On the need for an intergenerational leadership, Prof Chan said: “When Prime Minister Lee (Hsien Loong) said that he was determined to plan succession and step down at 70, I thought he should not, but PM was aware of the trends out there that our younger population is articulate, with strong opinions, especially those who have received tertiary education…

“They are digitally empowered and have expectations, but leadership should be intergenerational because in Singapore, we face an ageing electorate and an ageing workforce. It is essential to have all segments reflected to ensure a good understanding of the ageing issues.”

Fellow speaker, Professor Margaret Heffernan, a professor of practice at the University of Bath in England, said that Prof Chan’s point on intergenerational participation was “absolutely spot-on”.

She similarly said that she herself was struck that the millennial generation is “much more focused on justice, social justice”, pointing out that this was why a number of organisations she worked with had started setting up shadow boards.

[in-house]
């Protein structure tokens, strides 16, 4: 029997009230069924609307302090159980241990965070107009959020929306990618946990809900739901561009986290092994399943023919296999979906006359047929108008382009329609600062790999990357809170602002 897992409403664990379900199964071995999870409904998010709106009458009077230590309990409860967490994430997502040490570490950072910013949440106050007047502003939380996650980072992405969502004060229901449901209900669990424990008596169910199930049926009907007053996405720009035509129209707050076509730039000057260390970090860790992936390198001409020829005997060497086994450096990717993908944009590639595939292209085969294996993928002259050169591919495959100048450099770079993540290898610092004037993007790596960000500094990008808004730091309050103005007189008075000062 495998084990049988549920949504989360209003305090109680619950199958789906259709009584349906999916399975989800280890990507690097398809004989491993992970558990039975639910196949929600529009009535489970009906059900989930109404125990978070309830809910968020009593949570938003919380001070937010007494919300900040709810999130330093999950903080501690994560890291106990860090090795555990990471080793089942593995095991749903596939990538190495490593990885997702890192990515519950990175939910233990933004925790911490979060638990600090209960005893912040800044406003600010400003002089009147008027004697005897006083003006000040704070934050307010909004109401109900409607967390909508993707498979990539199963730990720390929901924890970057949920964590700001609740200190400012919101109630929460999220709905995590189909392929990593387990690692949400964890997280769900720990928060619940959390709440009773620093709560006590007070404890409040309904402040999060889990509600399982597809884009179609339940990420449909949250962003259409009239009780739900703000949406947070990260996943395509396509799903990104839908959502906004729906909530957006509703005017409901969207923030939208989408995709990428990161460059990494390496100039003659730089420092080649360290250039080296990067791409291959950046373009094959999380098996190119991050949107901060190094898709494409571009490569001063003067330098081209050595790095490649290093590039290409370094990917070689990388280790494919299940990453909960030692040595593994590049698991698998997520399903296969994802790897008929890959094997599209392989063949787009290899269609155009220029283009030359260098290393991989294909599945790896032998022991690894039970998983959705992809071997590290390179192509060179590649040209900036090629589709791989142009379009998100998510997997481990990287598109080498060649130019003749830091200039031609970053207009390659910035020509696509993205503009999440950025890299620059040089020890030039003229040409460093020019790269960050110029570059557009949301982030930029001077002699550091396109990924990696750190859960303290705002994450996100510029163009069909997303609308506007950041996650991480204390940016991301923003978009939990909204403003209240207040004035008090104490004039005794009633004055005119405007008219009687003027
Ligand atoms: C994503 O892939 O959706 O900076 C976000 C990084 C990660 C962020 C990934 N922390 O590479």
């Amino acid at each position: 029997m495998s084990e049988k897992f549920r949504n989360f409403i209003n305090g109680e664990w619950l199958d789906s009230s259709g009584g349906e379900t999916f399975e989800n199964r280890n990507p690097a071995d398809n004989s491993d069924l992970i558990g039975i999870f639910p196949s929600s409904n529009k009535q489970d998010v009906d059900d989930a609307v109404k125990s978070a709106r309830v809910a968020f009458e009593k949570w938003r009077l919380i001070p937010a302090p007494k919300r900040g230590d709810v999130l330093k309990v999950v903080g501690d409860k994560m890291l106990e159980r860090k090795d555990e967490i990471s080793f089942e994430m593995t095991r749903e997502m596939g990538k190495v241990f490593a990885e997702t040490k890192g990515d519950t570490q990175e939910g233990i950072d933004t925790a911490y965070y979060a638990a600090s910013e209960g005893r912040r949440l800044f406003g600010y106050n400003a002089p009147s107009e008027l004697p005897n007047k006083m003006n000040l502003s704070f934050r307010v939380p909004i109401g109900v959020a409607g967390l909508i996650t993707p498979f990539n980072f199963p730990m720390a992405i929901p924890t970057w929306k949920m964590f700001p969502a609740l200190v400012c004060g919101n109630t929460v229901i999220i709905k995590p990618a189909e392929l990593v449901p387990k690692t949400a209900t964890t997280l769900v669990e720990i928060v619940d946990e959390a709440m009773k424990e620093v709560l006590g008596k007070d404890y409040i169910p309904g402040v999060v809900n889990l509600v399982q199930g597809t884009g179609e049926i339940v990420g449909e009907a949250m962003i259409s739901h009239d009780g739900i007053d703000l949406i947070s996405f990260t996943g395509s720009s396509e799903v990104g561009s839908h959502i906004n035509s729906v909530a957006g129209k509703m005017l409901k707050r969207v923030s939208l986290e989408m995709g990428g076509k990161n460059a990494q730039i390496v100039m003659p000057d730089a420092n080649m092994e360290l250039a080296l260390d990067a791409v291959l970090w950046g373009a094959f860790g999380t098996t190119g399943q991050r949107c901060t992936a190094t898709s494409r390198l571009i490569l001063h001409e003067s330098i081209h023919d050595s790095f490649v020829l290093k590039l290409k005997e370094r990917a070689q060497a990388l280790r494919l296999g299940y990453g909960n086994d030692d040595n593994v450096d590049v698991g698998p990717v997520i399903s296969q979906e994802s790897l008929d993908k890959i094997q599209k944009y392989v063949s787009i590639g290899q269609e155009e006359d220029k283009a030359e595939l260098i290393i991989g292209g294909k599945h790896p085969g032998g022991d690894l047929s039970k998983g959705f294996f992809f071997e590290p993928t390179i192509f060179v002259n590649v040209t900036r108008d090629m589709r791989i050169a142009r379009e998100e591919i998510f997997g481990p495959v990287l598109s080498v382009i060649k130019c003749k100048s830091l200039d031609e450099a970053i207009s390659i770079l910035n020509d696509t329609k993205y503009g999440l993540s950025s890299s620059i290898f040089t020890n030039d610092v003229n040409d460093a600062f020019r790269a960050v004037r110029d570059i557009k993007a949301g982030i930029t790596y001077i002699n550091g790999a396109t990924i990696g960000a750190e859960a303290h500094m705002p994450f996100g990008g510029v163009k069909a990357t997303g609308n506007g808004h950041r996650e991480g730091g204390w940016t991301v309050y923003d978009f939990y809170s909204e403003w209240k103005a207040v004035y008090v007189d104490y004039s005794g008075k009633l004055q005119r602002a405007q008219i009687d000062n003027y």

“They recognise that by the time you get to the level of an executive committee or a board of a company, you tend to be of a certain age, you tend to have a certain background, you tend to have a certain income, which changes the way that you see things,” Prof Heffernan said.

“These shadow boards are quite interesting because they are certainly about the best business and management education tool I’ve ever seen. They provide insight and different perspectives, the kind that the board definitely does not have.”

Mr Han Fook Kwang, editor-at-large at The Straits Times and a senior fellow at the S Rajaratnam School of International Studies, was invited to speak at Tuesday’s forum as a discussant.

He agreed with Prof Chan’s notion of having an intergenerational leadership as well.

Pointing out that the template for leadership renewal in the ruling People’s Action Party (PAP) is cohort renewal, with the fourth-generation leaders slated to take over, he asked if it is still the relevant today where one generation can be “completely different” from other generations and connections need to be fostered.

LGBTQ ISSUES